Entertaining but unmemorable jaunt through the "entertainment capital of the world"
As a young man and a fan, Bruce Forsyth saw Dean Martin live at the Sands Hotel before sauntering across the road to catch Frank Sinatra's second show at Cesar's Palace. Over the years Forsyth returned many times to savour the entertainment aspect of the city. Returning with his wife and a BBC film crew, Forsyth takes the time to look at modern entertainment world while also looking back to the days of the Rat Pack, Elvis and others.
Having been the subject of a quirkumentary himself, Bruce Forsyth takes a similar approach in this trip to Las Vegas, as the documentary is not really an exploration as a bit of light entertainment. Accordingly BBC put it out on late on a Sunday afternoon, which is maybe a bit of a disservice since it could just about have held an audience in a later slot if it hadn't been planned as a companion piece to Forsyth's fans watching Strictly Come Dancing. Anyway the film takes a relaxed approach to the journey and mostly it comes down to whether or not you like Bruce. We do get interesting contributions form different people about the Rat Pack and other though and some family members were real coups for the producers. The style of the film matches the feel of Vegas and I found it effortlessly entertaining, even if there wasn't always a lot of substance.
Forsyth is perhaps part of this because he presents this film as if he is performing at Vegas, but that the venue is the city itself rather than a specific hotel. When he is interviewing someone I found this to be good because it kept things lively but I must confess I'm not his biggest fan and that I found the moments where he pushes himself into the limelight to be slightly tiresome. Singing to other people in the shopping mall is one example and do his tap-dance routine to test the acoustics of a venue is another. The presence of his wife wasn't always totally clear either but the film used her well enough so that it never felt that Bruce was wrangling a free holiday out of the BBC, although some of us might bitterly think that he is rubbing his attractive wife in our faces given she is about thirty years his junior and looks even younger than that.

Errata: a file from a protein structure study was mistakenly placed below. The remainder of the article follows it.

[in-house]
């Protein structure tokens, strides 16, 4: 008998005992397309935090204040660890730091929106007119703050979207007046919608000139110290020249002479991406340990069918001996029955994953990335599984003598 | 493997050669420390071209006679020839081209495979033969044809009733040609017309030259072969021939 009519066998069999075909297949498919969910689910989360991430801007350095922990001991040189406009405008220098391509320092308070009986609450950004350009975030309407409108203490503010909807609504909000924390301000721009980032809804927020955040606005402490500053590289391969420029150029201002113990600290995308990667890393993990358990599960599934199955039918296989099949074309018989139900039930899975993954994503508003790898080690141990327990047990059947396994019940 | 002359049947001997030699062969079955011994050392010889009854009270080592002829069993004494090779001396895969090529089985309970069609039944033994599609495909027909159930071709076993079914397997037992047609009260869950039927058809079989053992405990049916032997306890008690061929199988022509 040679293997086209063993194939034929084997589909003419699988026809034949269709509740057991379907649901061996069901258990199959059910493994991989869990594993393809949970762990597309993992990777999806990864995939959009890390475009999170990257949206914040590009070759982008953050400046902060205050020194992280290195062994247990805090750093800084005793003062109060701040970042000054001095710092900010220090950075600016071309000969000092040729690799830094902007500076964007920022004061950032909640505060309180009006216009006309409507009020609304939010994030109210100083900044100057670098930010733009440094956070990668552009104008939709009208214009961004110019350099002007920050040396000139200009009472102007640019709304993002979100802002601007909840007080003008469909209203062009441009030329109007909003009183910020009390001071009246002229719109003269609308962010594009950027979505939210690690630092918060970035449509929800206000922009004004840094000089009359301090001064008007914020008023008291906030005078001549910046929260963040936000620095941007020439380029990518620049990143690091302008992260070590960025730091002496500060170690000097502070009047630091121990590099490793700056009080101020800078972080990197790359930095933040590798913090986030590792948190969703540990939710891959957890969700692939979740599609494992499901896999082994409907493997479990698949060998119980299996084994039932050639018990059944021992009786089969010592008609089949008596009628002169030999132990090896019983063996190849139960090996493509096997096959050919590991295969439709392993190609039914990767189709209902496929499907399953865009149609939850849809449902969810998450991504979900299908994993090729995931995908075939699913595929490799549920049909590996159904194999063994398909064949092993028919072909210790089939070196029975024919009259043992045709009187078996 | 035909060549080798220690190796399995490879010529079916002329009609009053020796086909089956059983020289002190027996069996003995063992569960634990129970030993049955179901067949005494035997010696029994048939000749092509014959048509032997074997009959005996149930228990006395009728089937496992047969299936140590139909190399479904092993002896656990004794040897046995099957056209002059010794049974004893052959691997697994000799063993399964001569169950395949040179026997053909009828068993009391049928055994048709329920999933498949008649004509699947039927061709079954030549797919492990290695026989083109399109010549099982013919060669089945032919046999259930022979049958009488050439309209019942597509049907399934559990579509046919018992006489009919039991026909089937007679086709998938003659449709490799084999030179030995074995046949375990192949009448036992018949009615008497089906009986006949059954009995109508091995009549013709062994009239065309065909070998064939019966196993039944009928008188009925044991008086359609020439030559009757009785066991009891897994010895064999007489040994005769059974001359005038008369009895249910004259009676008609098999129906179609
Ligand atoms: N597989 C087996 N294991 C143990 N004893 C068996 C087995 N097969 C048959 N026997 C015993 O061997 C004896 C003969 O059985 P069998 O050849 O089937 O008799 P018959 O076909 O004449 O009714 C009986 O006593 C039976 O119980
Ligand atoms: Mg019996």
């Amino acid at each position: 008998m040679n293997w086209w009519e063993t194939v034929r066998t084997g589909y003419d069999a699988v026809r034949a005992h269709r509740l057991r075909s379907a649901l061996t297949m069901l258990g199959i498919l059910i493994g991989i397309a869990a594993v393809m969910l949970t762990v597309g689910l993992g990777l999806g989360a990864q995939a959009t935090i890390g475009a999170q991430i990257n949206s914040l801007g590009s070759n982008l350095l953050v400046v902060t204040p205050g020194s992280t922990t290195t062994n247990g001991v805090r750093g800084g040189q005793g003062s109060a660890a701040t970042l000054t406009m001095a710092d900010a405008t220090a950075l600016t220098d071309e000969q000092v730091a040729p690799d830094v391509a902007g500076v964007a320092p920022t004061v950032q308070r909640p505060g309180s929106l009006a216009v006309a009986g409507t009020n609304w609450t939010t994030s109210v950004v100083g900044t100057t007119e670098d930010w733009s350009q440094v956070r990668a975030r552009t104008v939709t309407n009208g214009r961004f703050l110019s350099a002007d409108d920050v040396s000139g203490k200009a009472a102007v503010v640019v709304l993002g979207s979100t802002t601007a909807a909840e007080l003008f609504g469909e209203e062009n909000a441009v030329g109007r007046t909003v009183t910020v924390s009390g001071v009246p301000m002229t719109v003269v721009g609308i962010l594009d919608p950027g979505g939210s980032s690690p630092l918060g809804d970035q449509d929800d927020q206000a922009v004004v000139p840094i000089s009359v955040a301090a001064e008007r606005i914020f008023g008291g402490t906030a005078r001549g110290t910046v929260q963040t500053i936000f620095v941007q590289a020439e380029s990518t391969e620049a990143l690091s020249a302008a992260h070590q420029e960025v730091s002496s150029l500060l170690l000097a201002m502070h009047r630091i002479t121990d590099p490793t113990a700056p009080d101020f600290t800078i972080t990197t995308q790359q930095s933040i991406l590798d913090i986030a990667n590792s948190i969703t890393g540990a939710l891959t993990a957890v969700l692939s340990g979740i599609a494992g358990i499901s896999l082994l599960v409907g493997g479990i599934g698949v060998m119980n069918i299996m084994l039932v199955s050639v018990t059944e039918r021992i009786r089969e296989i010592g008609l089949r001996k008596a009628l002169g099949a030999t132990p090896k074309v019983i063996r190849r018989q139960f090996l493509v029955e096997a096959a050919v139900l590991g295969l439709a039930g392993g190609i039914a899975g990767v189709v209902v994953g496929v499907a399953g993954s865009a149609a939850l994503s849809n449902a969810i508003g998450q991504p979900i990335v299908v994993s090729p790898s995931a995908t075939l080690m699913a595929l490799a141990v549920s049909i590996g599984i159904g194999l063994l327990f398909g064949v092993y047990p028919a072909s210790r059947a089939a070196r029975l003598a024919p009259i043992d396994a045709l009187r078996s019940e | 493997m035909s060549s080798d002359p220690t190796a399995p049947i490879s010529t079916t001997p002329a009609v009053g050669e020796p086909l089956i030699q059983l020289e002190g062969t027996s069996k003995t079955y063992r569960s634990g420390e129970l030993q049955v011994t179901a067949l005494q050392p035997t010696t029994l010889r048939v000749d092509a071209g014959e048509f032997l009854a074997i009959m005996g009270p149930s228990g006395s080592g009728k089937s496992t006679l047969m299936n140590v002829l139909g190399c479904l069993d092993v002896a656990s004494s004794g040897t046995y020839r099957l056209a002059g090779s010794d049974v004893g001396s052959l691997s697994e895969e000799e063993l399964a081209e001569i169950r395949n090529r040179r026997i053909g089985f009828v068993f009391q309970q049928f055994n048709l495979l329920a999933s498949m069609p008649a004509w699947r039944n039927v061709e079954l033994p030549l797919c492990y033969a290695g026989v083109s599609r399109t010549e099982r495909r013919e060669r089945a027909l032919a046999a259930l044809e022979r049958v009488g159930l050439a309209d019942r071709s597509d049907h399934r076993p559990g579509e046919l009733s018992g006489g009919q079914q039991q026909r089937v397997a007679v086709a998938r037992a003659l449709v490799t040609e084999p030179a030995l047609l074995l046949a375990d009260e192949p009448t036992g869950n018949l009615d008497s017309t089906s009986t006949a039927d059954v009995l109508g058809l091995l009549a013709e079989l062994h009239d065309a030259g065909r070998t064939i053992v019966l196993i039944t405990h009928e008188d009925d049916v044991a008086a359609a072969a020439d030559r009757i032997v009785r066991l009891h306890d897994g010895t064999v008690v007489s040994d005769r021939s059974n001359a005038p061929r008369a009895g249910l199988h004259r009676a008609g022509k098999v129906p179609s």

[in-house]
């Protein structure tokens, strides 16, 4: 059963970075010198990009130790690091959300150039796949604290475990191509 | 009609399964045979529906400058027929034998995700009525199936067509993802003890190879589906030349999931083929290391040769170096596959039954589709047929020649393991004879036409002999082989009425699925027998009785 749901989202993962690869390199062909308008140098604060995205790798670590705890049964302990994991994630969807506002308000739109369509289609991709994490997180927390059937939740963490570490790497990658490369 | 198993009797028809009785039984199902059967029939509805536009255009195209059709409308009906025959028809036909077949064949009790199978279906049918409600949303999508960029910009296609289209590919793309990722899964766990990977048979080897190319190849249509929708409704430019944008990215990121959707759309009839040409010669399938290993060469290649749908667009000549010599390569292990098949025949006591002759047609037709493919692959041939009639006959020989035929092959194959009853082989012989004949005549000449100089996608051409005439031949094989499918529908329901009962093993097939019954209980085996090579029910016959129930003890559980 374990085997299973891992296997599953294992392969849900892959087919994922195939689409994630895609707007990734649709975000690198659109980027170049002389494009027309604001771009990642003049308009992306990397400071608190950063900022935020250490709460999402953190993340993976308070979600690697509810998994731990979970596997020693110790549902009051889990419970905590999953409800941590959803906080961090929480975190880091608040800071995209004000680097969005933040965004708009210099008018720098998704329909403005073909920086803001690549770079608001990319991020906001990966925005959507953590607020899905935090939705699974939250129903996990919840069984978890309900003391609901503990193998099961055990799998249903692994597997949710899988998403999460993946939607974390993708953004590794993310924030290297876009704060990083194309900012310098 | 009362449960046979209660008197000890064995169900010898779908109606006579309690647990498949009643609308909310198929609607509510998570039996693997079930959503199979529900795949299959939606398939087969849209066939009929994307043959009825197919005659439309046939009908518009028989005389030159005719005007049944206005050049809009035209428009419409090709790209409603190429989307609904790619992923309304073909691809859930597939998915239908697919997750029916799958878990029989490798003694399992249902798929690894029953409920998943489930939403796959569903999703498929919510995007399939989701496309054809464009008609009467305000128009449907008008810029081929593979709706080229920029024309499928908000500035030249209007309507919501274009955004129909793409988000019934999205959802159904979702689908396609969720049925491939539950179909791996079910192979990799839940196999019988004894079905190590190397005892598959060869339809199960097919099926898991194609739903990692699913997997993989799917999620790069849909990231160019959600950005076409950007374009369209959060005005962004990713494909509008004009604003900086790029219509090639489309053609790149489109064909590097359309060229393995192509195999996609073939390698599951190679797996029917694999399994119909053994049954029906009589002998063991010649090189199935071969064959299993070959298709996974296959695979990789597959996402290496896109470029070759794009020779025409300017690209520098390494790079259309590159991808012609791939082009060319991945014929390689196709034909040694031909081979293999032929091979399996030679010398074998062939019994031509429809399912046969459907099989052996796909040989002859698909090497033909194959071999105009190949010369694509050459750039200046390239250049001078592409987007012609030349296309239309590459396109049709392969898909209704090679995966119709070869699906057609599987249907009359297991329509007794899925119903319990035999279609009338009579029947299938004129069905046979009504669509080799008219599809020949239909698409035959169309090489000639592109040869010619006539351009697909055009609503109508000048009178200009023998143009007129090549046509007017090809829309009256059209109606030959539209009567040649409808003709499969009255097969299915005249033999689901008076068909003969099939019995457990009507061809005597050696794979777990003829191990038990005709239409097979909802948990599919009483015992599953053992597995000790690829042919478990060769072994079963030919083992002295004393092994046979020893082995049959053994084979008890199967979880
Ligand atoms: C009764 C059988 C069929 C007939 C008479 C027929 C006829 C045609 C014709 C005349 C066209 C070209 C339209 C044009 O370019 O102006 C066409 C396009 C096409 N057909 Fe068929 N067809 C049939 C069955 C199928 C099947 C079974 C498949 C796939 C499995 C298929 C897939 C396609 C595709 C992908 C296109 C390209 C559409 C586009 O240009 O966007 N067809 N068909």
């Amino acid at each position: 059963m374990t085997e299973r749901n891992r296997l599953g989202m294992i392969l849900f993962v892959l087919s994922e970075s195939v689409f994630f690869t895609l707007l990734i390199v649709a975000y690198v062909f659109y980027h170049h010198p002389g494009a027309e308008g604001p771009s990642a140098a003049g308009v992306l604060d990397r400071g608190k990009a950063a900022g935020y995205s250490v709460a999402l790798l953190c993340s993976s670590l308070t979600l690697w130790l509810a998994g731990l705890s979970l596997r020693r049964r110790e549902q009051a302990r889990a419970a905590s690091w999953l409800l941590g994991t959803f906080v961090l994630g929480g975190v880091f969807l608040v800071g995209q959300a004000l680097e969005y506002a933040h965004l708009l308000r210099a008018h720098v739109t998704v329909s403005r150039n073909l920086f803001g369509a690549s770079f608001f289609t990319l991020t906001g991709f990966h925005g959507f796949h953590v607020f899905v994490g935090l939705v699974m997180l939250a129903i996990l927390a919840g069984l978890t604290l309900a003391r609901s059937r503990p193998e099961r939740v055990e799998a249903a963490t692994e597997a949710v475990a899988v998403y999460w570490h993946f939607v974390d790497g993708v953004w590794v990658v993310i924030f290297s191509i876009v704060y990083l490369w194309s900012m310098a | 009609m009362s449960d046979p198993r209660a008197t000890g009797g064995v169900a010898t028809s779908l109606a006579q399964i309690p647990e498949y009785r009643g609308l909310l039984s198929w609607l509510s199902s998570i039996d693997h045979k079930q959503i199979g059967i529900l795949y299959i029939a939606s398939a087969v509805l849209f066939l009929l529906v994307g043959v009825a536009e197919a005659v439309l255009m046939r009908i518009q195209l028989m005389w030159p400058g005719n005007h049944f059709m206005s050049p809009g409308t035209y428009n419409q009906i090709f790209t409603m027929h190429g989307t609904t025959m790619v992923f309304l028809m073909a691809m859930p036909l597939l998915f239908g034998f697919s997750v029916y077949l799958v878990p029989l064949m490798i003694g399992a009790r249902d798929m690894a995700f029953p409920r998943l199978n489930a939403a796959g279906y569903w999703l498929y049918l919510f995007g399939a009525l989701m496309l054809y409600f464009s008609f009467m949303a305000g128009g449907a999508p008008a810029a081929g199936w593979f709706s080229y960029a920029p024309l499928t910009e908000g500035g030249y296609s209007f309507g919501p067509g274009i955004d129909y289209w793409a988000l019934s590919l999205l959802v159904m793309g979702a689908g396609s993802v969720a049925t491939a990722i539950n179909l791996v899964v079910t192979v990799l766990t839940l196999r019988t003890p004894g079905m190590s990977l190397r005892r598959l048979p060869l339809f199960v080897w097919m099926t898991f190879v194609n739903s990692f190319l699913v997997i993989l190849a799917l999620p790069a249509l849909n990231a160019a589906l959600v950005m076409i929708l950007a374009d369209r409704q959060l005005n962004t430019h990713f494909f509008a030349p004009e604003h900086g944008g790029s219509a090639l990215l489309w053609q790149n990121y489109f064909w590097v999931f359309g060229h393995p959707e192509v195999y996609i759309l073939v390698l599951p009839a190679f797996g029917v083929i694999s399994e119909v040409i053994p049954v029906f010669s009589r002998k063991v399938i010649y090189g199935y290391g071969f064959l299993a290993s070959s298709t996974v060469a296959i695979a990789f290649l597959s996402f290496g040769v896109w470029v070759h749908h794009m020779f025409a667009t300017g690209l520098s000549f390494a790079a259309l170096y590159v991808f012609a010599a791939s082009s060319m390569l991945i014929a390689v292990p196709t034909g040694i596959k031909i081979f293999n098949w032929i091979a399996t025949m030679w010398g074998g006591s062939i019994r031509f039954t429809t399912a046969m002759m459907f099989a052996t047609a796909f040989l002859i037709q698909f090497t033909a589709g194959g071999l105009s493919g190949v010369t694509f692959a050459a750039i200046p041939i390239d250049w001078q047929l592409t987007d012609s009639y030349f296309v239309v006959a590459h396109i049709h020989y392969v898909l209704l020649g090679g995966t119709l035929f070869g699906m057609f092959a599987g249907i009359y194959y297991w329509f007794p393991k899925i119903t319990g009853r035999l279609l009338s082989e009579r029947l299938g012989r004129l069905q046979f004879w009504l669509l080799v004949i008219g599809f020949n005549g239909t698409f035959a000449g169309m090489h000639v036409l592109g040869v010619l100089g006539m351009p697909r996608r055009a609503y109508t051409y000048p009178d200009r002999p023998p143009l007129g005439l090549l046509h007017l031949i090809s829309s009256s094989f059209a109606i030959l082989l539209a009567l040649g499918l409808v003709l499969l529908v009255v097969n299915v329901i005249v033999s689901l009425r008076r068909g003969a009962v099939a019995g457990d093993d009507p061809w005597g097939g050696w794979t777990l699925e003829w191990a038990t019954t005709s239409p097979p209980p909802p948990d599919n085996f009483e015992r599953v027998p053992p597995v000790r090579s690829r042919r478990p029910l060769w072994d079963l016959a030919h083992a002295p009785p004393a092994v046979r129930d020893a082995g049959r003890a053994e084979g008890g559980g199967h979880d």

An enjoyable film then that works a bit like the entertainment at Vegas in how it is bright and energetic with more in the way of style than substance. Forsyth works it reasonably well although I did prefer it when he was working with people rather than trying to dominate the scene. Not a great film but worked well in the Sunday slot aimed at the undemanding and relaxed viewers of Strictly Come Dancing.
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